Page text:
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Planning on doing the physics GRE (not a physics major)

  • #1

Main Question or Discussion Point

Hi everyone,
I've read a few posts on this forum and thought they were helpful enough that I should try to get some help as well. My situation is a little unusual in that I am a third year undergraduate student majoring in biochemistry, minoring in mathematics. I want to tackle biological problems for my PhD, but my experience working in biology labs made me feel unsatisfied with the methods currently employed in pure biological research. Anyways, long story short, I'm hoping to get into an interdisciplinary lab where I can tackle biological problems with more a quantitative and physical approach. Of course, it would've been much better if I had this realization a couple of years ago, but I have to work with what I got. So, my rationale for doing the physics GRE is basically to "prove" to the admissions people that I am capable of grasping fundamental physics in a timely manner so that I can work in a biophysics lab. I have looked over the physics GRE practice question, and I have learned almost all the math necessary for it. I have taken 2 first year undergraduate physics and a second year physics course (thermodynamics). So my questions are: how should I prepare for the GRE given my background? And is my reason for taking it justified? I have about 5 month, but if 3 and a half is doable, I would want to do it mid-september.
 

Answers and Replies

  • #2
DrSteve
Gold Member
212
53
Hi everyone,
So my questions are: how should I prepare for the GRE given my background?
You don't yet have the proper physics preparation (e.g., classical and quantum mechanics) to do well on the GRE.
And is my reason for taking it justified?
Only if you're going to pursue a PhD that falls within the domain of a physics department.
 
  • #3
You don't yet have the proper physics preparation (e.g., classical and quantum mechanics) to do well on the GRE.
Ok, how should I prepare?

Only if you're going to pursue a PhD that falls within the domain of a physics department.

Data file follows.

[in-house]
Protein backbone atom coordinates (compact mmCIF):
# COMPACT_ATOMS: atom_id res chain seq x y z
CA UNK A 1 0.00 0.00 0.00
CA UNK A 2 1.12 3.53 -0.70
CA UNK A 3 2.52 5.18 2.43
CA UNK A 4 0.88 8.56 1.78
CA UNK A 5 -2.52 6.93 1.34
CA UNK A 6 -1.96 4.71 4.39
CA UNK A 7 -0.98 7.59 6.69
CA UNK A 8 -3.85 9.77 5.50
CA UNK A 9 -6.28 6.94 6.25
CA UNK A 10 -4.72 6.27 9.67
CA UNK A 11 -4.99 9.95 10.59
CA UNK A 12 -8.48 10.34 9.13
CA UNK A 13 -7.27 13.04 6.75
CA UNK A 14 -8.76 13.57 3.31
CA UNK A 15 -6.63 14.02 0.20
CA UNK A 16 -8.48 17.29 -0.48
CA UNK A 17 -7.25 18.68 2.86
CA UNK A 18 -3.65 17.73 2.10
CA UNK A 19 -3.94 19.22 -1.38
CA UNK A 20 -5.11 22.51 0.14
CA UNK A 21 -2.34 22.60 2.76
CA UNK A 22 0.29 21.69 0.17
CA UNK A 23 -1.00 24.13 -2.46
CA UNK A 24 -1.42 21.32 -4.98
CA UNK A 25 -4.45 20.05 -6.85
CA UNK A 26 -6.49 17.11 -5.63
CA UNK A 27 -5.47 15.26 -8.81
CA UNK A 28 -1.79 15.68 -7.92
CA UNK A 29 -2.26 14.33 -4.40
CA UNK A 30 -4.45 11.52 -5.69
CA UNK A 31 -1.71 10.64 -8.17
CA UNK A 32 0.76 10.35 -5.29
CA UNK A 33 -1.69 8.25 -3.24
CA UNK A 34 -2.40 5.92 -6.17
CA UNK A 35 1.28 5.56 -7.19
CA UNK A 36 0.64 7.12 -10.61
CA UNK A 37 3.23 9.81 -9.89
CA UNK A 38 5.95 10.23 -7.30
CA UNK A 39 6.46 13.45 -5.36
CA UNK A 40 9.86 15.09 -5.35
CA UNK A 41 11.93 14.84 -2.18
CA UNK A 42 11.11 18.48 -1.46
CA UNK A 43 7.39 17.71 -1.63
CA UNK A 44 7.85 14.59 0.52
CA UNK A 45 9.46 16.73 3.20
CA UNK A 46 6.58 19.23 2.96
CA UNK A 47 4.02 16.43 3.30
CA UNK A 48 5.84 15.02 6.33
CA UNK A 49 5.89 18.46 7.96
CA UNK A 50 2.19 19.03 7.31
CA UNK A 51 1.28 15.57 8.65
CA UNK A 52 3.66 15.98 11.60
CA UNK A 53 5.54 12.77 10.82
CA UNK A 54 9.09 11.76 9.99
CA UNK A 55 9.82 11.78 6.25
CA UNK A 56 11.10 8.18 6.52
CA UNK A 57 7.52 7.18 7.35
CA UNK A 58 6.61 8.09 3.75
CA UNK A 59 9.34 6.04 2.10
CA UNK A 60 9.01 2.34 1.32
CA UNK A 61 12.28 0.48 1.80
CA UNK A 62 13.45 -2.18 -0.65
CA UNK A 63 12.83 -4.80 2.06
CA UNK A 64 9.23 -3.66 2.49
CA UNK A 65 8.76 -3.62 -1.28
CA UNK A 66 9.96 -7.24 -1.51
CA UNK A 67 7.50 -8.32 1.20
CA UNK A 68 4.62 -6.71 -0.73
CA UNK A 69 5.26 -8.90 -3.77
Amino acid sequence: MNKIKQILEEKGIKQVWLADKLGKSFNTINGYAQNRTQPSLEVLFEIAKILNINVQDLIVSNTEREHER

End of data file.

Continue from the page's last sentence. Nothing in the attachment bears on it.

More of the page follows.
A lot of program have different streams, take for example in Caltech, the neuroscience PhD program has a physics stream, biology stream, and psychology stream. Also, programs like biophysics at Harvard doesn't belong to either physics or biology as far as I know. So its not as clear cut as physics department vs non-physics
 
  • #4
DrSteve
Gold Member
212
53
A lot of program have different streams, take for example in Caltech, the neuroscience PhD program has a physics stream, biology stream, and psychology stream. Also, programs like biophysics at Harvard doesn't belong to either physics or biology as far as I know. So its not as clear cut as physics department vs non-physics
So do they require a GRE, or not? I see no point in taking it if they don't. In any event, you're not ready to take it with only the courses you have under your belt.
 
  • #5
So do they require a GRE, or not? I see no point in taking it if they don't. In any event, you're not ready to take it with only the courses you have under your belt.
Not required, but my rationale still stands. I know I'm not ready now which is why I'm asking how I can prepare for it, it's not like any of this can't be self-taught. I've had no trouble with any math/physics course I've taken so far.
 
  • #6
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What major do you want to pursue in graduate school? Biology, Chemistry, or Physics? I think, however, biophysics research is primarily done in the physics department and the people working in these labs are physicists.
 
  • #7
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Not required, but my rationale still stands. I know I'm not ready now which is why I'm asking how I can prepare for it, it's not like any of this can't be self-taught. I've had no trouble with any math/physics course I've taken so far.
There's a big difference between taking a first/second year undergrad physics course with an instructor and teaching yourself advanced quantum mechanics. You are asking to cram ~4 years of study into five months. By self-study.

However, if you want the bare minimum of knowledge, your best bet is to buy a copy of the "Conquering the Physics GRE" book and go through it. If you can solve the questions in that book, you will do okay, since the practice tests and questions in that book are generally more difficult than the pGRE.
 
  • #8
gleem
Science Advisor
Education Advisor
1,596
949
I want to tackle biological problems for my PhD, but my experience working in biology labs made me feel unsatisfied with the methods currently employed in pure biological research.
If I were you I would determine the specific area of biological research that you are interested, delve into the physical techniques that are applicable to that area, and then take specific math, physics or biophysics courses that would help you with those techniques.
 

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